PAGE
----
Posted: Jul 5, 2012 12:22 PM by Jennifer Long
Updated: Jul 5, 2012 6:49 PM
COLUMBIA - Bruce Hendren, owner of Roll On Smoke Shop in Columbia, says the proposed federal highway legislation may shut down his business. If the president signs the bill into law, section 100122 would classify smoke shops like Roll On that use roll-your-own tobacco machines as manufacturers and would hold them to the same standards and tax regulations as big cigarette corporations.
"I don't know what a big transportation bill has to do with small roll your own mom and pop shops," said Hendren.
These machines allow customers to choose and roll their own tobacco. Because the machines use pipe tobacco, which is taxed at a cheaper rate than cigarette tobacco, customers are able to get more for their money.
"They're cheaper, they taste better, they're cleaner," customer Sam Giesling explained.
Hendren says the federal highway bill could change all of that. He says shops like his have been battling legislation aiming to label roll-your-own smoke shops as manufactures at the state level for months. Just this week, Hendren sent a petition with 620 signatures to the Capitol in an effort to gain support in fighting the bill. He says he feels his pleas are falling on deaf ears.
"Never thought I'd be calling up the president's office," Hendren said.
This legislation would affect 32 smoke shops in Missouri and nearly 1,000 other shops around the country that use the roll-your-own machines. Hendren's mom works at the shops and says is sad to see all of her son's in jeopardy.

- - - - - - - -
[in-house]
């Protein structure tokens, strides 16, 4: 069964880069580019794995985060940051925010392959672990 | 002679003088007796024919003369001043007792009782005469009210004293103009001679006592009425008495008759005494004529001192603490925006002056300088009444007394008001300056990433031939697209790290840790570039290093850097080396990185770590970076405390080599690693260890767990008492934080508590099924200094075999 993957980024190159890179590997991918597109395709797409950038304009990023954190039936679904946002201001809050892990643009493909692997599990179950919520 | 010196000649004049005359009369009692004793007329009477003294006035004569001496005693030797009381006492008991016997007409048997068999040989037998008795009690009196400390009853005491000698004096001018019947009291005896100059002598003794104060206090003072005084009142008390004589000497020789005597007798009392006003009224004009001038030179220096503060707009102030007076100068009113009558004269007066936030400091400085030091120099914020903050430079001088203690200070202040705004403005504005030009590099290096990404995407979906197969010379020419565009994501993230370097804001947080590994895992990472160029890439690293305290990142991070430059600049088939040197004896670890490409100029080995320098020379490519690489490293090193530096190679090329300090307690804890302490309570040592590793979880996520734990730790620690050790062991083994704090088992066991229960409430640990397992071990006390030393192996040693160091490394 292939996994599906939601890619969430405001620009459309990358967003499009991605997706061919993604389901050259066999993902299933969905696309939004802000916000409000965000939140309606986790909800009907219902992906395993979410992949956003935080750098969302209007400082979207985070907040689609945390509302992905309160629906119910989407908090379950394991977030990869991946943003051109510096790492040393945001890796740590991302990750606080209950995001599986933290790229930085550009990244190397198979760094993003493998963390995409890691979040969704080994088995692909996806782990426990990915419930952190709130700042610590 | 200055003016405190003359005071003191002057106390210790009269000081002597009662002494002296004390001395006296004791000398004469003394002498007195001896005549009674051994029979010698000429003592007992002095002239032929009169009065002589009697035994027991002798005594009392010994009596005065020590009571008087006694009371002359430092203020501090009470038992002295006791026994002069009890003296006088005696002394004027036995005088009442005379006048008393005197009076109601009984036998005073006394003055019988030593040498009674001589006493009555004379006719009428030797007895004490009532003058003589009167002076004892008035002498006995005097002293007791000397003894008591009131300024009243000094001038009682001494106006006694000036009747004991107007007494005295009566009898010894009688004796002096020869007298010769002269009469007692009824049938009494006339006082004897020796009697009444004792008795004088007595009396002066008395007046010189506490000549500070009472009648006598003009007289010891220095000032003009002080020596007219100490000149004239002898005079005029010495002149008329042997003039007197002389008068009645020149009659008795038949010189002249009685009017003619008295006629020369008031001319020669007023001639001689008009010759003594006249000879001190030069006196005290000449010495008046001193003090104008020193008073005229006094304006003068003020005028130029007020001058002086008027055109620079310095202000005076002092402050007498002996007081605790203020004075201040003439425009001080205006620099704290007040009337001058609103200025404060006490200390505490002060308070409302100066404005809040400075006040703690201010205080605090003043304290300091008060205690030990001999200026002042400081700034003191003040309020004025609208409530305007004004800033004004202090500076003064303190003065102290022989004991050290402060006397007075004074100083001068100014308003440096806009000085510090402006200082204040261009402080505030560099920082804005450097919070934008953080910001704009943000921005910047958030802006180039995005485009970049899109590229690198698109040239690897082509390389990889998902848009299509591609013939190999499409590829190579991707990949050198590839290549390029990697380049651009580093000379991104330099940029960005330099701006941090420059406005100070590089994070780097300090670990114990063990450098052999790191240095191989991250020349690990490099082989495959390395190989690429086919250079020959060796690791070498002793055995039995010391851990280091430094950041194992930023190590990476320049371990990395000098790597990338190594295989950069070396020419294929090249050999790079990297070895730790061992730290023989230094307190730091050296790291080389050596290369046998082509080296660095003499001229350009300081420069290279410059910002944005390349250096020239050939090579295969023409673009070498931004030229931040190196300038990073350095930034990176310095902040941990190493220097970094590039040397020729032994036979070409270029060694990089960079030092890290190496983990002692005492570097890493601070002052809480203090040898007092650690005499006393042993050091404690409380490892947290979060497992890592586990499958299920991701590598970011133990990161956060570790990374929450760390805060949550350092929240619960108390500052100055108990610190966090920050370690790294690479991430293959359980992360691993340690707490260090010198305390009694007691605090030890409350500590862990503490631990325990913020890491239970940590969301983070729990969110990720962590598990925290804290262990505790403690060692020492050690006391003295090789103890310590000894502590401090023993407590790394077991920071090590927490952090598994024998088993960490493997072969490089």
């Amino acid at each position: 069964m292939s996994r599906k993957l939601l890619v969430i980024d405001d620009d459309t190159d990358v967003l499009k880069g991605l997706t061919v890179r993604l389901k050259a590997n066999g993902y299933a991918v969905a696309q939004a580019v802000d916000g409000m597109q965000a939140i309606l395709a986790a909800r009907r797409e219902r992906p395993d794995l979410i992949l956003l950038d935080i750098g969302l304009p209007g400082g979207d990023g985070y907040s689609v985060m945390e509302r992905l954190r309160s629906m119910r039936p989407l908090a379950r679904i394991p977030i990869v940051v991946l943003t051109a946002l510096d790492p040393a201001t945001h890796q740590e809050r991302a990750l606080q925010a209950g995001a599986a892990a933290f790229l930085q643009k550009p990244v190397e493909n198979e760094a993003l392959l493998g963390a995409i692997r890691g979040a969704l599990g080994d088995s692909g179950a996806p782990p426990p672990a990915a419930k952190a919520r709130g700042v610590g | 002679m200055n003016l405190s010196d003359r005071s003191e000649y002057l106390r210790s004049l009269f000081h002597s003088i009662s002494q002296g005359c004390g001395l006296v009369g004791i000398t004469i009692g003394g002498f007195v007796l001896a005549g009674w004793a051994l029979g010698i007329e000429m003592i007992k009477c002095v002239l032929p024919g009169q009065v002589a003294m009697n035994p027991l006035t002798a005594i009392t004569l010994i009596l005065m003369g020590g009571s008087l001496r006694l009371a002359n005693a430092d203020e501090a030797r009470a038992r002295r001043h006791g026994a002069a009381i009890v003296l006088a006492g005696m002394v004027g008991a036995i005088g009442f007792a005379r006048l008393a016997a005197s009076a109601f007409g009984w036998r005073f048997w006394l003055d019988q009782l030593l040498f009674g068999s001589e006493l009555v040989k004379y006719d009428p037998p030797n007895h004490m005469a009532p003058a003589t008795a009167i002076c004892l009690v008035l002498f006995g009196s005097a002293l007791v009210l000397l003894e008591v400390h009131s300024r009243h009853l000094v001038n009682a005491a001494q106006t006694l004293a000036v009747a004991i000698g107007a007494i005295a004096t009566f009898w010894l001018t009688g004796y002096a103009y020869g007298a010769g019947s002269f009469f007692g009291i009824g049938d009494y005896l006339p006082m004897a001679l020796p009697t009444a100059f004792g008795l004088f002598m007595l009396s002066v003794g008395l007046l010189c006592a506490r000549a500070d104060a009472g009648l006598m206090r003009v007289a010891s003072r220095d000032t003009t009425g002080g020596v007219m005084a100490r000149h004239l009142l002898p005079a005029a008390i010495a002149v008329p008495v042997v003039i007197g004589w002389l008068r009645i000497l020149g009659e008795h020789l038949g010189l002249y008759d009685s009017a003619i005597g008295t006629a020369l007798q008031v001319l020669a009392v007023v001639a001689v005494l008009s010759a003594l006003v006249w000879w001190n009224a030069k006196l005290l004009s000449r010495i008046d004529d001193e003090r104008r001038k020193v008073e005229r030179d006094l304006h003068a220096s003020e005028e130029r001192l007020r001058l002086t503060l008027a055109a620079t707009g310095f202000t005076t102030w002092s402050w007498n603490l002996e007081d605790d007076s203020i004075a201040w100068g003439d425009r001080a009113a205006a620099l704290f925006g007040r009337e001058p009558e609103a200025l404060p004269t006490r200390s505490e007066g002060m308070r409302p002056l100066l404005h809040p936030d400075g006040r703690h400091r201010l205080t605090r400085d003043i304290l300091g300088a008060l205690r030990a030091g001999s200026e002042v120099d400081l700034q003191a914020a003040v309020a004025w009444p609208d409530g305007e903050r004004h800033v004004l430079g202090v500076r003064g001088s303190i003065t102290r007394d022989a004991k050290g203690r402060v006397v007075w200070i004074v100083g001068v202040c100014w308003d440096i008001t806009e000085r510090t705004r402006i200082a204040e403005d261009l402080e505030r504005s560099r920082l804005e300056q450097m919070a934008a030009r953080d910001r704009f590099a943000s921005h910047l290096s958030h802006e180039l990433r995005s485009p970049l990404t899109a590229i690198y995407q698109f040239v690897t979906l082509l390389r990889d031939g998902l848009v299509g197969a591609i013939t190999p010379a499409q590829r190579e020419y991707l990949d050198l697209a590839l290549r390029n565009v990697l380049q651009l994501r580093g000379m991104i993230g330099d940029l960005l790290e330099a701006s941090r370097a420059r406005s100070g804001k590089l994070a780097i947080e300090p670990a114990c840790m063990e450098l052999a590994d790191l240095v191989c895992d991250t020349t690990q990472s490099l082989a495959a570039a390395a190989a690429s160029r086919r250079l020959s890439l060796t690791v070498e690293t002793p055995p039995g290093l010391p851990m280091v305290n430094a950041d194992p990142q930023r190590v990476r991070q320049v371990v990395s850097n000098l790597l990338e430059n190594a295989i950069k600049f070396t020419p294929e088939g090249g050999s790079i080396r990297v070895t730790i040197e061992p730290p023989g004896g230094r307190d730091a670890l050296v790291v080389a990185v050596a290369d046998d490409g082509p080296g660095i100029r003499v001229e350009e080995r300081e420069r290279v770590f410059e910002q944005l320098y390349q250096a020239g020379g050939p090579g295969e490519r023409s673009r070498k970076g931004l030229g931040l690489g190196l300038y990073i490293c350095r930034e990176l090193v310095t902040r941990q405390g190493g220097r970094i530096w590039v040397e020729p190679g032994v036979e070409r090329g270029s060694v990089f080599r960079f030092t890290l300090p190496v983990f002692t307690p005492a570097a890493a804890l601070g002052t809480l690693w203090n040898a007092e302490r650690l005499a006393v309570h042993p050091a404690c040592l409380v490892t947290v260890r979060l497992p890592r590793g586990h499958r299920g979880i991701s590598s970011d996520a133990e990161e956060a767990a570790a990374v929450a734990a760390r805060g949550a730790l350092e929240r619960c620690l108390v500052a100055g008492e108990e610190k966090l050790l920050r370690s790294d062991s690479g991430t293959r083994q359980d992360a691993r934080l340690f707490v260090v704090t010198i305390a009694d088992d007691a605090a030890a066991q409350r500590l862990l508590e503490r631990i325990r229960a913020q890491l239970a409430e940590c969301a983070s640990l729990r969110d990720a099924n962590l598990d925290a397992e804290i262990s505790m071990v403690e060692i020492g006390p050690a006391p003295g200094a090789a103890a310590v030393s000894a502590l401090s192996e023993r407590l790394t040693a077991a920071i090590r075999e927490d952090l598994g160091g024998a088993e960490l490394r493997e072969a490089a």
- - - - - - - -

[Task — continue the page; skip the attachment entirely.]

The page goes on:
"He put his heart and soul into this working 12 to 14 hour days," said Verda Hendren. "So it's bad this had to happen."
The amendment that would change Hendren's business and hundreds of others around the country is on page 510 of the $27 billion federal highway bill. Congress approved the bill on Friday and waits for the President's signature. Section 100122 says a manufacturer ‘‘...shall include any person who for commercial purposed makes available for consumer use (including such consumer's personal consumption or use under paragraph (1)) a machine capable of making cigarettes, cigars, or other tobacco products."
Hendred says if the bill is signed into law he will have to stop using the roll-your-own machines immediately and the none of his 200 person customer base would not be able to roll their own smokes in his business.
"I've been open a year and I'm just starting to see a little bit of profit, which isn't a bad thing for a small business to be able to generate any kind of profit within the first year," Hendren said. "That's the worst part of it I'm finally starting to see a little bit of daylight and this could put a halt to that and make things real bad."